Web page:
Gen Y meltdown? Is there going to be an evolution in the generation Y revolution?

Meltdown Nothing like making a contentious statement on a Friday is there? Well this one has been rattling around my brain for the last week, and I felt it was about time it got 'aired'!

Is there now going to be an evolution in the generation Y revolution?

For all the people that read my blog regularly (and thank you by the way), you will have got the vibe that I am a pro- gen Y'er, and with two gen Y daughters, I definitely am. But the events of the last two weeks and the resultant global fallout, could have massive ramifications for the immediate employment future of gen Y'ers.
Taking this further, the question I have been trying to debate with myself, is whether this will all affect the 'accepted standard' traits of gen Y'ers? You know, the ones that millions of blog pages have been written about (inclu...
Will these gen Y'ers now be able to dictate to employers their demands for salaries, work conditions etc? Or will they have to adapt and change their 'genetic thinking' to secure jobs for themselves?

The problem as I see it, is that very many of the large gen Y recruiters globally have announced not just recruitment freezes, but most have announced tens of thousands of job cuts. All the big banks, financial institutions,consultancies and many large global employers, who each year take in 1000's of gen Y grads will be dramatically cutting their intake if not stopping it all together. This will have the effect of populating the employment marketplace with a larger number of gen Y'ers all looking for jobs.
So will these gen Y'ers have to have to adapt their expectations or be forced to forget 'genetic breeding'?

Will they now be able to be so selective on who they join?
Will they be able to be so fussy on whether a company has a good CSR policy?
Can they expect to demand a premium in terms of salary?
Can they be fussy in terms of job location?
Will have to consider staying at a company for longer?
Will they have to accept that they will have to wait for a promotion?

In some sectors, this is all irrelevant because there is still a high demand for specific skills, such as engineering and IT development, but I believe that over the next 12 months areas such as these will prove to be the exception, rather than the rule.
Gen Y'ers have been brought up and 'told' that they can achieve anything they want and to expect well paid jobs in companies that will be desperate for them to join. They have not been 'programmed' with being able to consider either rejection or failure as an option, so what is going to happen with the set of extreme circumstances they now find themselves in?

Will it result in a gen Y meltdown, or will these traits that their parents have pre-programmed them with, have to evolve in some way?

Of course, there are some things that will never change with the gen Y'ers, and companies shouldn't forget them:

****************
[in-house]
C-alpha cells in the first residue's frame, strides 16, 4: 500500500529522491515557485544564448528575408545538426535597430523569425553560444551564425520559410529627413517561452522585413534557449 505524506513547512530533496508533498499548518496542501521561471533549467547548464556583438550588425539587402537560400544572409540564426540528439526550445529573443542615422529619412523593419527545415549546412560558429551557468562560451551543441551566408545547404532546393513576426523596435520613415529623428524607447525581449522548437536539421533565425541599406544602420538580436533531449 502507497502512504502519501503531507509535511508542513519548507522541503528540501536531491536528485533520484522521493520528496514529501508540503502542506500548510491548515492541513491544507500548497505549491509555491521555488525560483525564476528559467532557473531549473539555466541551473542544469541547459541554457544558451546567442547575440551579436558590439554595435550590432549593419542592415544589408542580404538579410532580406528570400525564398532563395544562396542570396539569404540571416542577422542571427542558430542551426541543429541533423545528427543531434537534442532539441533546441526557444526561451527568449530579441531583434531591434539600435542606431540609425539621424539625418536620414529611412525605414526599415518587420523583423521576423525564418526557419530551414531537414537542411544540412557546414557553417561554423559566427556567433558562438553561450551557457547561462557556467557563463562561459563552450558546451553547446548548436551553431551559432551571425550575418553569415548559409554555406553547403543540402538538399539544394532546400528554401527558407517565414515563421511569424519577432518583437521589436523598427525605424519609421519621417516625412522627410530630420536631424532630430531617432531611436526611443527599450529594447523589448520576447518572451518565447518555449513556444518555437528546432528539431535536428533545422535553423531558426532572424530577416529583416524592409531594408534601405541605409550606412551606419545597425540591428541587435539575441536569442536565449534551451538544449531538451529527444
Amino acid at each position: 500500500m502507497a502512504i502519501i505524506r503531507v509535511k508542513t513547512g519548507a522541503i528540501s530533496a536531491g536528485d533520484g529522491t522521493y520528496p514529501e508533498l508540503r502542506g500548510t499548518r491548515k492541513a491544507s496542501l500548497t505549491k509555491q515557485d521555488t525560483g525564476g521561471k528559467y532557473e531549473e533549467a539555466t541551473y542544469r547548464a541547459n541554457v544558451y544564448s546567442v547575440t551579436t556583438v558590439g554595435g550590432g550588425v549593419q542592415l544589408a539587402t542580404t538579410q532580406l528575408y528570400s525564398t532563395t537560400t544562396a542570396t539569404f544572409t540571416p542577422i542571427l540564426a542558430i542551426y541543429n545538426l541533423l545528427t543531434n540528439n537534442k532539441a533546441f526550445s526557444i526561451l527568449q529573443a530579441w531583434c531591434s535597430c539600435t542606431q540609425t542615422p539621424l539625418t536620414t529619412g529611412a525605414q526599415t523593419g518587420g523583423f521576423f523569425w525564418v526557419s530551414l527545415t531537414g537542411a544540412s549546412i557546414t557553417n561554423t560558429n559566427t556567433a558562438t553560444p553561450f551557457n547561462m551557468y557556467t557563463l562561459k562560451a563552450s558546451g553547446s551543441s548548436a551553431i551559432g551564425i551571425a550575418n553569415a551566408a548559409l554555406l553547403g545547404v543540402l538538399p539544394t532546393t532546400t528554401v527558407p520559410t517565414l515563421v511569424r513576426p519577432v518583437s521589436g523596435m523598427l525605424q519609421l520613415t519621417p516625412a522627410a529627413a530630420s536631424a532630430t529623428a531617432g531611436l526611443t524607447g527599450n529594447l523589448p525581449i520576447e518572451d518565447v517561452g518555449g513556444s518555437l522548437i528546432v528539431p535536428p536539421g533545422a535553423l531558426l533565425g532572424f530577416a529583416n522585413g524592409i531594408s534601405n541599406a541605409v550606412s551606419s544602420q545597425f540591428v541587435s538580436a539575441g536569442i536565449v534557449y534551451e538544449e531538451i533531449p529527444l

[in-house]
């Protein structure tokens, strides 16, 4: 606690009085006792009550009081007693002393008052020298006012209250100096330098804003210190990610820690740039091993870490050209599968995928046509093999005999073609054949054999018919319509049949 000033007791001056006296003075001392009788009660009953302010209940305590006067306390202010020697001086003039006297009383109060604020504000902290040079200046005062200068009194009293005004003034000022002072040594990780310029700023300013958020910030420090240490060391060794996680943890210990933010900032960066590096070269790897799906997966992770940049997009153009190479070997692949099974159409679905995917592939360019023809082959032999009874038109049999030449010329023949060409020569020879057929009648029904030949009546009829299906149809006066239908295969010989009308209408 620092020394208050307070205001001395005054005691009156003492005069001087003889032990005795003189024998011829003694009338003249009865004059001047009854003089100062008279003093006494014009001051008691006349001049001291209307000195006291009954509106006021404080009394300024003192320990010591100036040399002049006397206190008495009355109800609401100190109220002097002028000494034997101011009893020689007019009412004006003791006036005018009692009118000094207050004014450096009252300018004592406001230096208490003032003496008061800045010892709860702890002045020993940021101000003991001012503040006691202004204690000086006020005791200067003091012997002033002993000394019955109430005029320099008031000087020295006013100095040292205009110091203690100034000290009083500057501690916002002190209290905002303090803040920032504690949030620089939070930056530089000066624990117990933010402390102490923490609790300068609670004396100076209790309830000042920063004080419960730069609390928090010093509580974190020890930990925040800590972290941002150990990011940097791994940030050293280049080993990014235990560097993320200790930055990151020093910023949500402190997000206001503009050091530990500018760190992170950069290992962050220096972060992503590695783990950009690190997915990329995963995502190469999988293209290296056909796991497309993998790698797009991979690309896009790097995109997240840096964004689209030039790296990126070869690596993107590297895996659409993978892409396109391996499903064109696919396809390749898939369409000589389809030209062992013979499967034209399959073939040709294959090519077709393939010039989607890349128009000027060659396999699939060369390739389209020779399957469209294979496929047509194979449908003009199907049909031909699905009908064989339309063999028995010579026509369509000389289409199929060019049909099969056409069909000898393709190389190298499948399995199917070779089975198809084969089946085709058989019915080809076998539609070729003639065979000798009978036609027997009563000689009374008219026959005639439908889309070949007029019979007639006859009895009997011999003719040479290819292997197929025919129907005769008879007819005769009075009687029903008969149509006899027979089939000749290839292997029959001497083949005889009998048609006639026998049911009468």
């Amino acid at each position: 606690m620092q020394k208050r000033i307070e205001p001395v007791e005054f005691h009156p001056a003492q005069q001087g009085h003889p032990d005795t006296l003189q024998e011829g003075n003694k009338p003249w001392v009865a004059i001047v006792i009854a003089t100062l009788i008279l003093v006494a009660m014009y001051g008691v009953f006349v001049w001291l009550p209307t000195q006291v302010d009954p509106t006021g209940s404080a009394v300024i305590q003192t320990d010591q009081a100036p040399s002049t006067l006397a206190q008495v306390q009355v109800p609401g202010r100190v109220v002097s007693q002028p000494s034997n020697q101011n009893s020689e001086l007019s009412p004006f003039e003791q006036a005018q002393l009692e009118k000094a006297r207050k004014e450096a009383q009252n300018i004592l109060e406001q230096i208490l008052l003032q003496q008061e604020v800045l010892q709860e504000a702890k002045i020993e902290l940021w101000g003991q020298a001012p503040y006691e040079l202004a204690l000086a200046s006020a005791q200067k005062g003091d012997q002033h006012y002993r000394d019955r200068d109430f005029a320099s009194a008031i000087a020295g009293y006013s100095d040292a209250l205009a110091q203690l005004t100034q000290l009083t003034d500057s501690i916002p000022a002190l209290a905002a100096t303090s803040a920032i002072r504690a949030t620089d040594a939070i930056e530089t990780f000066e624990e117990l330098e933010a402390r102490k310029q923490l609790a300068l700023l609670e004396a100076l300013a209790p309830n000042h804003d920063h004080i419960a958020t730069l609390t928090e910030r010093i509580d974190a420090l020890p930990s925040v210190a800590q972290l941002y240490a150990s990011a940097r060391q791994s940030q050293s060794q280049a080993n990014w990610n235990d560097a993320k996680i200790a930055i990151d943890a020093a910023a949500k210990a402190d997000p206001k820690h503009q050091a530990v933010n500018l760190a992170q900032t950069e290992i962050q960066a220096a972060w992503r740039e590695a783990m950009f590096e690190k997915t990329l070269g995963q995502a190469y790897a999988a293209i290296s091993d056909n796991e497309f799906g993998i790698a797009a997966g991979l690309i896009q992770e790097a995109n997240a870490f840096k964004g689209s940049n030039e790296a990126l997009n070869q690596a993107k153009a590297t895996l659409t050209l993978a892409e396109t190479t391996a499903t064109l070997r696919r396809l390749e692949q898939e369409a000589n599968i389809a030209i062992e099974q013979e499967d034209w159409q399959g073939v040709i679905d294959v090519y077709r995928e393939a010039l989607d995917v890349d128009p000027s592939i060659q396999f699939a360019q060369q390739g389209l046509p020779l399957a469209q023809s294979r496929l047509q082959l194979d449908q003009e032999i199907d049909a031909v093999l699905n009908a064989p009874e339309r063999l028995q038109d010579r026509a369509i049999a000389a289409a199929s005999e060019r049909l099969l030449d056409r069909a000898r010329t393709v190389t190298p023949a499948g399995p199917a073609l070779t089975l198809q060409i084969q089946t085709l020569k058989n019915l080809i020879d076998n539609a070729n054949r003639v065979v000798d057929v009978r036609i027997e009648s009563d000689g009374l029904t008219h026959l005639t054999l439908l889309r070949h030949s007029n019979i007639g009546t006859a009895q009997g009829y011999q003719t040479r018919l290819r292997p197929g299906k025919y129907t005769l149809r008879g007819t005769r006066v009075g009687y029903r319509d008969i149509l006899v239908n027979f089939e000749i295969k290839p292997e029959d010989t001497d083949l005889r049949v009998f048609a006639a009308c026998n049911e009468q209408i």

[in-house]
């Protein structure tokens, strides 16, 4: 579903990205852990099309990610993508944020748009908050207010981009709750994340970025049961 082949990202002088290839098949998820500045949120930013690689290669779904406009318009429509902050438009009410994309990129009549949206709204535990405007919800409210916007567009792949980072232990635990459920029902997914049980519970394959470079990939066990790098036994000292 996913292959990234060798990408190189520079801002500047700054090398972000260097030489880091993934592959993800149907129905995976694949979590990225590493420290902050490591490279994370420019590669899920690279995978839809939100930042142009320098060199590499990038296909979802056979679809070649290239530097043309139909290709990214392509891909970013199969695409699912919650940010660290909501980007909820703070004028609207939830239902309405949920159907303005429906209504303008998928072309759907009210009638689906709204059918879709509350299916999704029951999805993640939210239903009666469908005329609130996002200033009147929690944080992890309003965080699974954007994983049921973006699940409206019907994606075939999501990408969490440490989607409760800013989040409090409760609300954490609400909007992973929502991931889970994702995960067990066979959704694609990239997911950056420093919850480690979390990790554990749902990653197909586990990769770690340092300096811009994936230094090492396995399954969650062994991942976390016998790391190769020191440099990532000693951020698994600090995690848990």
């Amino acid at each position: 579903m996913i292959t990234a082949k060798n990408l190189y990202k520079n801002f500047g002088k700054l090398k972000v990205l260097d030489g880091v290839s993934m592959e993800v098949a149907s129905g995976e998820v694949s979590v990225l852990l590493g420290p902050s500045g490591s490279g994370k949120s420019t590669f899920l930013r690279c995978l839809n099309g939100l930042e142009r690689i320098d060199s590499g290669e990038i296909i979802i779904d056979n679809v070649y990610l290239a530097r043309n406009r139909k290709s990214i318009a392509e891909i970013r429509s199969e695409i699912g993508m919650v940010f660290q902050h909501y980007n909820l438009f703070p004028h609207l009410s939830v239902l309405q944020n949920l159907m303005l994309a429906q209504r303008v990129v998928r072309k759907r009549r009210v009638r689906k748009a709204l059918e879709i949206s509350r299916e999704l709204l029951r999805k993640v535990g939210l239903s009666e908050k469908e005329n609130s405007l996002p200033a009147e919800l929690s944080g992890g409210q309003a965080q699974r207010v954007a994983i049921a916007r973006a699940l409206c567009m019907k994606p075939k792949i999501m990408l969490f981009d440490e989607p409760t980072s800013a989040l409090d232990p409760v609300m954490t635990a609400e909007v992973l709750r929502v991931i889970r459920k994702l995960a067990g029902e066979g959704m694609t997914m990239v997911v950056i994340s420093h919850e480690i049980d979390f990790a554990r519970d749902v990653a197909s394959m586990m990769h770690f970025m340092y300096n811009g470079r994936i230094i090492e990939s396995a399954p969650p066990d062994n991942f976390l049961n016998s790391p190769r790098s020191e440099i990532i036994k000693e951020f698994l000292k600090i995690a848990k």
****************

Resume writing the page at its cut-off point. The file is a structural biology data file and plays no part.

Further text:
- They will still have to address how they first engage with them as potential employees.
- They must go into the space of the gen Y'ers and understand where they are coming from.
- They will still need to manage their expectations within the workplace.
- They will still need to communicate effectively and give them their voice at work

Obviously in the longterm ( well I hope so anyway), normality as we know it, may well return to the job markets. But there has to be some financial confidence for that to occur, and that doesn't look like that will be in the case for a good while yet.

So my question remains, are we going to start to see an evolution in the revolution that is generation Y?

Or is it a simple case of supply and demand self-regulating the recruitment marketplace?

Views: 53

Comment by Lesa Caskey on October 10, 2008 at 1:36pm
The beautiful thing about the future for gen Y'ers is that their sense of entitlement is precisely the fuel that will further reshape the relationships between employers and employees. A world view is a very powerful thing, as is represented daily in news reports of continued global unrest due to world views dominated by religion, consumption, greed, hope and charity. The approach to any particular problem is dictated mostly by our assumptions which are based on our point of view (even after we've consulted other points of view).

In the case of gen Y'ers, their point of view is from a comfortable chair in front of any number of devices that will deliver their requests without delay. Their egos are formed by their family and peers who continually tell them how great they are.

I for one cannot wait to see what comes out of this turmoil in the employment arena for gen Y'ers. As one who repeatedly bends the universe to my will so to speak, I have no doubt the these gen Y'ers will bend the universe to fit their world view of a sense of entitlement that has never been seen before. With millions of twenty-somethings silently and audibly chanting "it's not fair", big change is close at hand.

I wish them all the best and cannot wait to see what they come up with!


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